C-SPAN put out its fourth Presidential Historians Survey recently.
This year 142 historians, biographers, and professors participated in the survey, ranking each of the past presidents in 10 areas: Public persuasion; crisis leadership; economic management; moral authority; international relations; administrative skills; relations to Congress; vision/setting an agenda; pursued equal justice for all; and performance within context of times.
The first survey was published in 2000, then not again until 2009 when we got a new president who was not part of that survey, but George W. Bush was added to those presidents being ranked at that time. 2017 was the last survey, and the first to include Barack Obama. This year’s survey is the first to include Donald Trump.
The same top four presidents have held their positions in the rankings since 2000: 1. Abraham Lincoln; 2. George Washington; 3. Franklin Roosevelt; and 4. Theodore Roosevelt.
Presidents finishing out the top 10 this year were: Dwight Eisenhower; Harry Truman; Thomas Jefferson; John F. Kennedy; Ronald Reagan; and Barack Obama.
Two presidents have been in the top 10 but then slid below that: Lyndon Johnson (11 now and also in 2009, was ranked No. 10 in 2017 and in 2000); Woodrow Wilson (13 now, was ranked No. 11 in 2017 but No. 9 in 2009 and No. 6 in 2000).
The president who has made the greatest gains throughout the years has been Ulysses S. Grant. In 2000 he was ranked 33rd. In 2009 he rose to 23rd. In 2017 he was ranked 22nd, and now he’s at No. 20, just one notch below Bill Clinton, who often loses points with some participating in the surveys because of his impeachment.
At the bottom of the presidential barrel we find William Henry Harrison ranked at 40. I don’t see why he’s even given consideration since he was only president for 31 days. Still, he beats Donald Trump, our only president to be impeached twice, who is ranked at No. 41.
Trump scored highest in Public Persuasion. His lowest score was for Moral Authority. In fact, he scored the lowest in this survey among all 44 men who have occupied the White House, not only in Moral Authority, but in Administrative Skills. Franklin Pierce, who is ranked No. 42, tied with Trump in his overall score.
Here’s an excerpt of what was written about Pierce by Pulitzer Prize winning historian Roy F. Nichols. It has been published in “The Encyclopedia of New Hampshire”: As a national political leader Pierce was an accident. He was honest and tenacious of his views but, as he made up his mind with difficulty and often reversed himself before making a final decision, he gave a general impression of instability … His inability to cope with the difficult problems that arose early in his administration caused him to lose the respect of great numbers, especially in the North, and his few successes failed to restore public confidence. He was an inexperienced man, suddenly called to assume a tremendous responsibility, who honestly tried to do his best without adequate training or temperamental fitness.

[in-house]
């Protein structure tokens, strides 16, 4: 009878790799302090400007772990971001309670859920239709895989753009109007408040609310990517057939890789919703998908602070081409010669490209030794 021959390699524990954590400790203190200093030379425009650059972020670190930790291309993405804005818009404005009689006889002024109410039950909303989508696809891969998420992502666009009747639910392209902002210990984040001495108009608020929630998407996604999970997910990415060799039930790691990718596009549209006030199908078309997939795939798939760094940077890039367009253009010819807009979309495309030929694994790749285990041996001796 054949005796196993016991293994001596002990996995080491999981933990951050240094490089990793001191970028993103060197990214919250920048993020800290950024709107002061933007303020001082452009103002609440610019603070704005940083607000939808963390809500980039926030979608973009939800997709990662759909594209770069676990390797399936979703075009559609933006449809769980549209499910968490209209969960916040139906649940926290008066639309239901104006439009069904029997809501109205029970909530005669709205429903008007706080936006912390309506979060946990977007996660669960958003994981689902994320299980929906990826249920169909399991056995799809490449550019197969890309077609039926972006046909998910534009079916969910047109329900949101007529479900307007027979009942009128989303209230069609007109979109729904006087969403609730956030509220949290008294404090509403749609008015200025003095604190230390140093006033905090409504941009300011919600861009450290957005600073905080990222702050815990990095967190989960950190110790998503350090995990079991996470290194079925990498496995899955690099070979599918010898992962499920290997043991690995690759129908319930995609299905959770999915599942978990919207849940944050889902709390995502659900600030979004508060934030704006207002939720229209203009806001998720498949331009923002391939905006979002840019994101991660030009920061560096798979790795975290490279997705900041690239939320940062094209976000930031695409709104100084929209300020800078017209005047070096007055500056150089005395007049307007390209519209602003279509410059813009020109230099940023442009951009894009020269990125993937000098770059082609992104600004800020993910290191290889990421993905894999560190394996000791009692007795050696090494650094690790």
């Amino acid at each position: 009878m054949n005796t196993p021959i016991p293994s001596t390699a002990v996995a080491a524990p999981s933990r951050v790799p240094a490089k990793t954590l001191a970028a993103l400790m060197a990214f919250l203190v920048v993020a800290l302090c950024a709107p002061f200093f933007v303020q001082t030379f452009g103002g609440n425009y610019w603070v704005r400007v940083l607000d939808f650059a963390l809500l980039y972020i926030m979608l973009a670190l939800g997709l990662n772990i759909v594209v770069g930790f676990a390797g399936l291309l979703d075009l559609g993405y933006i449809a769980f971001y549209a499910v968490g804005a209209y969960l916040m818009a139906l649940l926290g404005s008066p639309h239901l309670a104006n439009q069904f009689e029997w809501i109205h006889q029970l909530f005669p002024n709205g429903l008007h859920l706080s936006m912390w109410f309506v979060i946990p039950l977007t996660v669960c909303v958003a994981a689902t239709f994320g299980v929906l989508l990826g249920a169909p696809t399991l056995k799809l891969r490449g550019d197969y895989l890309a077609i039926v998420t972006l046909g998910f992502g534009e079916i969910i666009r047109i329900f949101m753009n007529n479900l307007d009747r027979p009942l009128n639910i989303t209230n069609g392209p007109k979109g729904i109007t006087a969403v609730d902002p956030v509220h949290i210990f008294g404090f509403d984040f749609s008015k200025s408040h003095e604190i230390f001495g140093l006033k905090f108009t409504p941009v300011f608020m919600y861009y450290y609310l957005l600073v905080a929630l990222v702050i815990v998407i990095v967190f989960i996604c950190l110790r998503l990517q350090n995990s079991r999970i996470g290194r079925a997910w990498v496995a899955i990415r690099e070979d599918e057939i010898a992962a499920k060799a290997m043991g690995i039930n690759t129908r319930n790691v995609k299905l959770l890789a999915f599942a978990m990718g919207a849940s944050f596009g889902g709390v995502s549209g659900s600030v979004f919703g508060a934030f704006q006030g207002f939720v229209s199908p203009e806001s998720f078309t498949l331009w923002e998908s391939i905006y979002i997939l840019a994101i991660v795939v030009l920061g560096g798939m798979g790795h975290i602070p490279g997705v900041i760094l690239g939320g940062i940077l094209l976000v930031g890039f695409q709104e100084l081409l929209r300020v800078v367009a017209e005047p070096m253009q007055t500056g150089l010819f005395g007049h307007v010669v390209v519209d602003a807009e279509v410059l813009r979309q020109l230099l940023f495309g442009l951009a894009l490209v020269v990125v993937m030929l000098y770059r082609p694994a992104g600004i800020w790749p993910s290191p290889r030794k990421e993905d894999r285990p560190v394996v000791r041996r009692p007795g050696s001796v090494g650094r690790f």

So who’s left? Andrew Johnson, Lincoln’s successor and our first impeached president, at No. 43. Pulitzer Prize-winning historian James Ford Rhodes wrote the following about Johnson in “History of the United States from the Compromise of 1850” (published in 1904): Johnson acted in accordance with his nature. He had intellectual force but it worked in a groove. Obstinate rather than firm it undoubtedly seemed to him that following counsel and making concessions were a display of weakness ... His quarrel with Congress prevented the readmission into the Union on generous terms of the members of the late Confederacy ... His pride of opinion, his desire to beat, blinded him to the real welfare of the South and of the whole country.
And at the very bottom of the list is Lincoln’s predecessor, James Buchanan, who did absolutely nothing as the country hurled itself toward Civil War. Remember seven states seceded from the Union while he was president, before Lincoln even took office.
Jean Baker writes in her book “James Buchanan” (2004): Americans have conveniently misled themselves about the presidency of James Buchanan, preferring to classify him as indecisive and inactive ... In fact Buchanan’s failing during the crisis over the Union was not inactivity, but rather his partiality for the South, a favoritism that bordered on disloyalty in an officer pledged to defend all the United States. He was that most dangerous of chief executives, a stubborn, mistaken ideologue whose principles held no room for compromise. His experience in government had only rendered him too self-confident to consider other views. In his betrayal of the national trust, Buchanan came closer to committing treason than any other president in American history.
I think Mr. Trump fits right in with those at the bottom of this survey.